Prio is a watch that indicates the priority of incoming calls by emitting green, yellow or red light. The call’s priority is set by the caller. The users of Prio can indicate that they do not want to answer the call right now by pushing the “not now” button. There are options for defining different modes of availability that manage which calls come through differently.
* green light indicates unimportant calls such as organizational stuff
* yellow light indicates important calls such as request for second (medical) opinions
* red light indicates emergency calls
> doctors don’t get distracted too much while talking to patients
> light can replace annoying ringtones
> subtle && fast
– find watch manufacturer
– continue design process
– test prototype
The problem our team coped with is the telecommunication behavior of the medical doctors in hospitals. The head doctor told us that his phone rings permanently and that this bugs him – especially when he’s talking to patients. On the other hand there are perfectly good reasons for people to interrupt him, for example heart alarms.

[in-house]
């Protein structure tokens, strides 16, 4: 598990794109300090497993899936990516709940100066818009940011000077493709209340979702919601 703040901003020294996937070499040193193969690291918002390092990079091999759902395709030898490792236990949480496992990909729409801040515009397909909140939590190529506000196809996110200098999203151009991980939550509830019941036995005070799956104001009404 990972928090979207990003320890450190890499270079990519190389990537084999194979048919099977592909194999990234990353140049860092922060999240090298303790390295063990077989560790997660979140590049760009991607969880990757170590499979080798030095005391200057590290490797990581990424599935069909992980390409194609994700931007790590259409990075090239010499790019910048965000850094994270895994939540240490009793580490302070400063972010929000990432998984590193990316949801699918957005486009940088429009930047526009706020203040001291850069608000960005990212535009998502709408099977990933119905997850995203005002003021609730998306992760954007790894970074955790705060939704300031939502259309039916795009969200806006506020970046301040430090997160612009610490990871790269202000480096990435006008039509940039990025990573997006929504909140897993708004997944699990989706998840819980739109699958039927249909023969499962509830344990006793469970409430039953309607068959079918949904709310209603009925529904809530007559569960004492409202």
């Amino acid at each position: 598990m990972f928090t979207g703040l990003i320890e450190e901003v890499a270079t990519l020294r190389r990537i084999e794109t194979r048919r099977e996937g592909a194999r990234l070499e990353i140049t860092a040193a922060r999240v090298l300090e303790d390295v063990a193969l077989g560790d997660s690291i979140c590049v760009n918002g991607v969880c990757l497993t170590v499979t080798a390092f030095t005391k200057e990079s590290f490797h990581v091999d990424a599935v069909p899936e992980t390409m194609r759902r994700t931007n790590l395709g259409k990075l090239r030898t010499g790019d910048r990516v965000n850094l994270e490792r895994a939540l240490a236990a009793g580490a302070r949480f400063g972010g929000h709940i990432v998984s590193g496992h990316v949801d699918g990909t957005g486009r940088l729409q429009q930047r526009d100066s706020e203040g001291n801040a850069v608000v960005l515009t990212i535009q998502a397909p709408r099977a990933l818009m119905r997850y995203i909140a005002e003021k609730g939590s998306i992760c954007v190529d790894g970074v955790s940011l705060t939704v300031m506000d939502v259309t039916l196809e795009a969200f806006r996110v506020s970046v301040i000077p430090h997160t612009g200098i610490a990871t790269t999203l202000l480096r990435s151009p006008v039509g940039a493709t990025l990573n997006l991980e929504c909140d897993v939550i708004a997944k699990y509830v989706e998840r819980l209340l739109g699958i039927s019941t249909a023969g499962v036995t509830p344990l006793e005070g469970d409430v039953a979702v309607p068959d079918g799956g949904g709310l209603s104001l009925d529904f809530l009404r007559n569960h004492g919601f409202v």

The problem’s solution is PRIO! A watch that tells you the incoming calls’ priorities by emitting a light of specific color (green, orange or red), vibrating and regulating the phone’s volume. PRIO has a wireless connection to one’s mobile phone. The calls’ priority is set by the caller by dialing a specific number-extension. The watch has two buttons for configuration purposes: one to decline the incoming call and one to cycle through the phone’s different profiles.
This enables doctors to recognize incoming calls and even decline them without the patient noticing.
We focused our research on the medical sector due to the sheer amount of possibilities for technical innovation. We could win a principal consultant, two doctors in their practical year, a nurse and a student of medicine as our interviewees.
Our first interview partner was the nurse, who works for a health care service provider and from whom we learned how challenging and stressful this profession is.
Additionally we were allowed to spend a whole day in the Schreiber Klinik with one of the doctors who serves his practical year. We gained a lot of information about their routines thanks to this “Day in a life” observation. Furthermore we got an overview of the interaction and communication between the doctors, the nurses and the patients. In several interviews we were able to recognize and extract a plethora of potential improvement.
Our next step will be structuring and analysing the collected data.